07 October 2010

Make or Break Dialogue

Dialogue can make or break a story. Three ways to "break" a story with dialogue are:

1. Make most of the story dialogue. If the story reads like you are overhearing a long conversation between two characters, beware. This has the effect of distancing the reader from the story, taking action off stage, and minimizing setting details.

2. Including no or minimal dialogue. If you scan through a story and don't see any quotation marks, it could be a sign that there is too much narrative and not enough action.

3. Meaningless dialogue. We hear and engage in meaningless dialogue every day: "Hi, how are you?" "Fine. And you?" I'm good. Nice weather." "Yup. Really sunny." We're bored enough engaging in these interactions in real life--we don't want to experience again via a short story.

Three ways dialogue can "make" a story:

1. Intrigue. A character says something that creates conflict, establishes a mystery, or give a subtle clue about how their world works.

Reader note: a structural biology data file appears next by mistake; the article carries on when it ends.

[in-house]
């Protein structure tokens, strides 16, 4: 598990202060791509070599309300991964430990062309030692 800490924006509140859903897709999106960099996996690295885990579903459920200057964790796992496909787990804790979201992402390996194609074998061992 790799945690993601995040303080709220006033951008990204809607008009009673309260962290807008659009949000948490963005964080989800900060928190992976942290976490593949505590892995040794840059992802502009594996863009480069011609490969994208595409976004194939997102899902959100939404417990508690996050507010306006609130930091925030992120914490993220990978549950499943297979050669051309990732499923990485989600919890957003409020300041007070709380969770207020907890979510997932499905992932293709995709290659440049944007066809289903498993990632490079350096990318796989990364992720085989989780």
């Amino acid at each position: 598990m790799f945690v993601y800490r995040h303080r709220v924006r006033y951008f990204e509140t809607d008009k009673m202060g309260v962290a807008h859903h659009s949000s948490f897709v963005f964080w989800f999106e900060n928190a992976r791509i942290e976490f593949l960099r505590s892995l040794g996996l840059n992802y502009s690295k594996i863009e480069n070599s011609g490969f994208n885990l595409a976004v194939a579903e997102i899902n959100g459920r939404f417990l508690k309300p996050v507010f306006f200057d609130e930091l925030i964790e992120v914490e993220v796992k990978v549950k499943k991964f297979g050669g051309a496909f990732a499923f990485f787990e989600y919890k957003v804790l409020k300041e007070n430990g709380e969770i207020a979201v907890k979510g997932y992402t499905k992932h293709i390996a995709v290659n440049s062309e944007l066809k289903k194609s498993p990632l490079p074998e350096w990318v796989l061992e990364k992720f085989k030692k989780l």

2. Insight. The dialogue reveals something about a character's goals, morals, or (important) backstory.

3. Originality. A character speaks with a unique rhythm or vocabulary. (This does not mean trying to write in an accent, which does not often work).

3 comments:

sex scenes at starbucks, said...

I would add that dialogue is one of the best places to show characters' agendas. The more their agendas conflict, the more interesting it will be. Fill each exchange with tension. Sometimes this comes across as each character almost having their own conversation! That's okay. Questions can be asked but not quite answered, or answered with other questions, characters can cut each other off and get angry. Each line is an opportunity to forward the story and show conflict and tension, so make them work for you!

lesleylsmith said...

Very good points, Editor Dave!
Thanks.

writtenwyrdd said...

You would think that this advice is common sense, but dialog IMO is the place where most writing seems to flail about ineffectively. (I'm talking about things I've critiqued, not published works, although some of that does still occur.)

What I think the problem is with new writers is the sense (a false one) that dialog needs to BE realistic rather than IMPLY reality. Those extra bits of verbiage that add nothing keep appearing in writing of new(er) writers until they get the sense that the dialog is in essence a means of communicating to readers what they should be paying attention to BECAUSE THE CHARACTERS ARE DOING SO.

Anyhow, that's my take on it. :)